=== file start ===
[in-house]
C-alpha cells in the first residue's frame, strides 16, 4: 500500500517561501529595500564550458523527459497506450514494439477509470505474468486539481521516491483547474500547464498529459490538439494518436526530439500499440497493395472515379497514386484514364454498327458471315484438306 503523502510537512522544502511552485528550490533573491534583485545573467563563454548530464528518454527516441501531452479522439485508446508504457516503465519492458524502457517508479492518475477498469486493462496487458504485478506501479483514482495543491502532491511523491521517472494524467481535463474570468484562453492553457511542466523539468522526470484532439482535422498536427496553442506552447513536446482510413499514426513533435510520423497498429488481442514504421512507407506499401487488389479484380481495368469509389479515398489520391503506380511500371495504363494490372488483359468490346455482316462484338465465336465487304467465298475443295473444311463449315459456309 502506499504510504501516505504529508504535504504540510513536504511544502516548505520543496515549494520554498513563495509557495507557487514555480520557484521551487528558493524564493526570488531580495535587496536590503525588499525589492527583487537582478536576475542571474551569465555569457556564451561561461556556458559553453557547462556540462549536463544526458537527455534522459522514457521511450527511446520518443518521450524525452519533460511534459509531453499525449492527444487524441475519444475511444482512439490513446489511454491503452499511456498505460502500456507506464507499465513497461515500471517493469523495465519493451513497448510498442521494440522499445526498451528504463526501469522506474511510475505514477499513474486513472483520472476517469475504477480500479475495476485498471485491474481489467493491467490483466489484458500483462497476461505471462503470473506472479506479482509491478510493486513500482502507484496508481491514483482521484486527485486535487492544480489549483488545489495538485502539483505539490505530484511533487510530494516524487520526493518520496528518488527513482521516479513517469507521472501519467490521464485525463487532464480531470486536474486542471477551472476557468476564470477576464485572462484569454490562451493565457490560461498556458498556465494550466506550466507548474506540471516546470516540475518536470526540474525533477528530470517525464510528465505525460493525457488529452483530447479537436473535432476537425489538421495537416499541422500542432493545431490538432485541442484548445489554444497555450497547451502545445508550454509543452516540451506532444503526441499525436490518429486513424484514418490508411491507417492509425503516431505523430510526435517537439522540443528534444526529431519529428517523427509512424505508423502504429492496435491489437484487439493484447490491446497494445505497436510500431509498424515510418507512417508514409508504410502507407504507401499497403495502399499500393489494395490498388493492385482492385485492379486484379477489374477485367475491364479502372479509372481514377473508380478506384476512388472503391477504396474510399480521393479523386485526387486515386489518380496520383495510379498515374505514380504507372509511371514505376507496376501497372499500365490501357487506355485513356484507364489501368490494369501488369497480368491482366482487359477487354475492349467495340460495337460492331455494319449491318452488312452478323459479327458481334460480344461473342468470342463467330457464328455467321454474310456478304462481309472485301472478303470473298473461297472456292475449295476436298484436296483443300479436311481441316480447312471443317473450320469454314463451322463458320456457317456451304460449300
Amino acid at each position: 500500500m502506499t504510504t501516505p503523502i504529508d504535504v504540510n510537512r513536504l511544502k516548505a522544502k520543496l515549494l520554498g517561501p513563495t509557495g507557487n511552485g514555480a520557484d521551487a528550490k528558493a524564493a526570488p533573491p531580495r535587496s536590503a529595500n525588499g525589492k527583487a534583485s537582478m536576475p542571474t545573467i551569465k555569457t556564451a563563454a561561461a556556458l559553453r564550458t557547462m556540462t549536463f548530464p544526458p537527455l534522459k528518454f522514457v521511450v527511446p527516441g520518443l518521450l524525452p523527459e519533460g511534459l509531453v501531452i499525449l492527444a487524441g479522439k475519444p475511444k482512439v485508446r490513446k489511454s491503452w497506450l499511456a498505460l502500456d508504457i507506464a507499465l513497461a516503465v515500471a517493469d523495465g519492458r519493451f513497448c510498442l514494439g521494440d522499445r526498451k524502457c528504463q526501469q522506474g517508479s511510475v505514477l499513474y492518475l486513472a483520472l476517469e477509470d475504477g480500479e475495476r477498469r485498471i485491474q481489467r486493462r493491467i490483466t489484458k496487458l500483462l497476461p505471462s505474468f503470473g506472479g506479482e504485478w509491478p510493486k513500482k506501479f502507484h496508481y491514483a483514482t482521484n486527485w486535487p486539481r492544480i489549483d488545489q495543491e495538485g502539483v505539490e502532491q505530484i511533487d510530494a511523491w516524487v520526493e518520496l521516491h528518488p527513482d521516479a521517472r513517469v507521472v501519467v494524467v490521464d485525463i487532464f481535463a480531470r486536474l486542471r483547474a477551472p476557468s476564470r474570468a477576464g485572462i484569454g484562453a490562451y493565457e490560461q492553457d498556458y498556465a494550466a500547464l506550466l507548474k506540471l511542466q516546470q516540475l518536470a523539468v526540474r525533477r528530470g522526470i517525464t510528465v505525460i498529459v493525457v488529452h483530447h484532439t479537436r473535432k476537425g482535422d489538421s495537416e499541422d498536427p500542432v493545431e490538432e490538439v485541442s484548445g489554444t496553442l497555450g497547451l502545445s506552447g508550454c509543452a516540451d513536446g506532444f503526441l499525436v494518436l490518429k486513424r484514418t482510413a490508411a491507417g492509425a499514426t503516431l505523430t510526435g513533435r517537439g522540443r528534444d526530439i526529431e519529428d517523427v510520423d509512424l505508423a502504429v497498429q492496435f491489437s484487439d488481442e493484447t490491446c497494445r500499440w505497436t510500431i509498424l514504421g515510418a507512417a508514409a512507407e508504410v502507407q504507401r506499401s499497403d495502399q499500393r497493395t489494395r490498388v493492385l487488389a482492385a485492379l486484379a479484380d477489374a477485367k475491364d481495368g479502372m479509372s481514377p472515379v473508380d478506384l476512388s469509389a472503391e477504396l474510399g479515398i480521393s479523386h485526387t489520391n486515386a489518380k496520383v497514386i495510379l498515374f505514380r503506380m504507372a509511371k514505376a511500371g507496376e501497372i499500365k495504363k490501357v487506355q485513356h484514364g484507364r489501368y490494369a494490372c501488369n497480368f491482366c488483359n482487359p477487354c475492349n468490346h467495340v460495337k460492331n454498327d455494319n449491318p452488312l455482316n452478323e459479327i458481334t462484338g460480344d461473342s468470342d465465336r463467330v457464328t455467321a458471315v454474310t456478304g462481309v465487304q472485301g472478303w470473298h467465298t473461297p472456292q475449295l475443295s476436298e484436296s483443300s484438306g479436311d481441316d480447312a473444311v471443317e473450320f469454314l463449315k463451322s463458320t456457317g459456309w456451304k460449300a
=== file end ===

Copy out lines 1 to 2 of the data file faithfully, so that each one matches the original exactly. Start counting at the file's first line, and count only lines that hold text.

[in-house]
C-alpha cells in the first residue's frame, strides 16, 4: 500500500517561501529595500564550458523527459497506450514494439477509470505474468486539481521516491483547474500547464498529459490538439494518436526530439500499440497493395472515379497514386484514364454498327458471315484438306 503523502510537512522544502511552485528550490533573491534583485545573467563563454548530464528518454527516441501531452479522439485508446508504457516503465519492458524502457517508479492518475477498469486493462496487458504485478506501479483514482495543491502532491511523491521517472494524467481535463474570468484562453492553457511542466523539468522526470484532439482535422498536427496553442506552447513536446482510413499514426513533435510520423497498429488481442514504421512507407506499401487488389479484380481495368469509389479515398489520391503506380511500371495504363494490372488483359468490346455482316462484338465465336465487304467465298475443295473444311463449315459456309 502506499504510504501516505504529508504535504504540510513536504511544502516548505520543496515549494520554498513563495509557495507557487514555480520557484521551487528558493524564493526570488531580495535587496536590503525588499525589492527583487537582478536576475542571474551569465555569457556564451561561461556556458559553453557547462556540462549536463544526458537527455534522459522514457521511450527511446520518443518521450524525452519533460511534459509531453499525449492527444487524441475519444475511444482512439490513446489511454491503452499511456498505460502500456507506464507499465513497461515500471517493469523495465519493451513497448510498442521494440522499445526498451528504463526501469522506474511510475505514477499513474486513472483520472476517469475504477480500479475495476485498471485491474481489467493491467490483466489484458500483462497476461505471462503470473506472479506479482509491478510493486513500482502507484496508481491514483482521484486527485486535487492544480489549483488545489495538485502539483505539490505530484511533487510530494516524487520526493518520496528518488527513482521516479513517469507521472501519467490521464485525463487532464480531470486536474486542471477551472476557468476564470477576464485572462484569454490562451493565457490560461498556458498556465494550466506550466507548474506540471516546470516540475518536470526540474525533477528530470517525464510528465505525460493525457488529452483530447479537436473535432476537425489538421495537416499541422500542432493545431490538432485541442484548445489554444497555450497547451502545445508550454509543452516540451506532444503526441499525436490518429486513424484514418490508411491507417492509425503516431505523430510526435517537439522540443528534444526529431519529428517523427509512424505508423502504429492496435491489437484487439493484447490491446497494445505497436510500431509498424515510418507512417508514409508504410502507407504507401499497403495502399499500393489494395490498388493492385482492385485492379486484379477489374477485367475491364479502372479509372481514377473508380478506384476512388472503391477504396474510399480521393479523386485526387486515386489518380496520383495510379498515374505514380504507372509511371514505376507496376501497372499500365490501357487506355485513356484507364489501368490494369501488369497480368491482366482487359477487354475492349467495340460495337460492331455494319449491318452488312452478323459479327458481334460480344461473342468470342463467330457464328455467321454474310456478304462481309472485301472478303470473298473461297472456292475449295476436298484436296483443300479436311481441316480447312471443317473450320469454314463451322463458320456457317456451304460449300